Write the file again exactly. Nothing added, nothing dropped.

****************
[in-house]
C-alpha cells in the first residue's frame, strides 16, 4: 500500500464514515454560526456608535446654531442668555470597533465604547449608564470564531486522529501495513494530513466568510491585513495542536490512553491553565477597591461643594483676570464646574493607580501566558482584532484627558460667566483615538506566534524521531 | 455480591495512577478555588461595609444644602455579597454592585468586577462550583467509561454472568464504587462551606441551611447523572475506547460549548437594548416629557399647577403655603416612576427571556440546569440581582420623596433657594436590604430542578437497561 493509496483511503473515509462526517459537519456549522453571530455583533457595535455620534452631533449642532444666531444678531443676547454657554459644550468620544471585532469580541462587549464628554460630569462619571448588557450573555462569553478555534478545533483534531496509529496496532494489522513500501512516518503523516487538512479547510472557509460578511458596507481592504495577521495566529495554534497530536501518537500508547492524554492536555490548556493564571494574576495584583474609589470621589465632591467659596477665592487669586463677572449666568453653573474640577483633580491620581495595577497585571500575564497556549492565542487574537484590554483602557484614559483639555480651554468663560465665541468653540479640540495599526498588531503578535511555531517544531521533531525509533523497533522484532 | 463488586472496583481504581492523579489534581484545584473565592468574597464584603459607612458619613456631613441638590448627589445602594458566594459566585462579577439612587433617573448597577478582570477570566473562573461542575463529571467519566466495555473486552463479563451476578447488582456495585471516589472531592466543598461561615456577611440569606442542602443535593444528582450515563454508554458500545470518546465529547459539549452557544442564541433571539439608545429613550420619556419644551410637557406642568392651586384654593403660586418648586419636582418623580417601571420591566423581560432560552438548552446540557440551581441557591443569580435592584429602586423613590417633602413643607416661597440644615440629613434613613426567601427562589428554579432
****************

[in-house]
C-alpha cells in the first residue's frame, strides 16, 4: 500500500464514515454560526456608535446654531442668555470597533465604547449608564470564531486522529501495513494530513466568510491585513495542536490512553491553565477597591461643594483676570464646574493607580501566558482584532484627558460667566483615538506566534524521531 | 455480591495512577478555588461595609444644602455579597454592585468586577462550583467509561454472568464504587462551606441551611447523572475506547460549548437594548416629557399647577403655603416612576427571556440546569440581582420623596433657594436590604430542578437497561 493509496483511503473515509462526517459537519456549522453571530455583533457595535455620534452631533449642532444666531444678531443676547454657554459644550468620544471585532469580541462587549464628554460630569462619571448588557450573555462569553478555534478545533483534531496509529496496532494489522513500501512516518503523516487538512479547510472557509460578511458596507481592504495577521495566529495554534497530536501518537500508547492524554492536555490548556493564571494574576495584583474609589470621589465632591467659596477665592487669586463677572449666568453653573474640577483633580491620581495595577497585571500575564497556549492565542487574537484590554483602557484614559483639555480651554468663560465665541468653540479640540495599526498588531503578535511555531517544531521533531525509533523497533522484532 | 463488586472496583481504581492523579489534581484545584473565592468574597464584603459607612458619613456631613441638590448627589445602594458566594459566585462579577439612587433617573448597577478582570477570566473562573461542575463529571467519566466495555473486552463479563451476578447488582456495585471516589472531592466543598461561615456577611440569606442542602443535593444528582450515563454508554458500545470518546465529547459539549452557544442564541433571539439608545429613550420619556419644551410637557406642568392651586384654593403660586418648586419636582418623580417601571420591566423581560432560552438548552446540557440551581441557591443569580435592584429602586423613590417633602413643607416661597440644615440629613434613613426567601427562589428554579432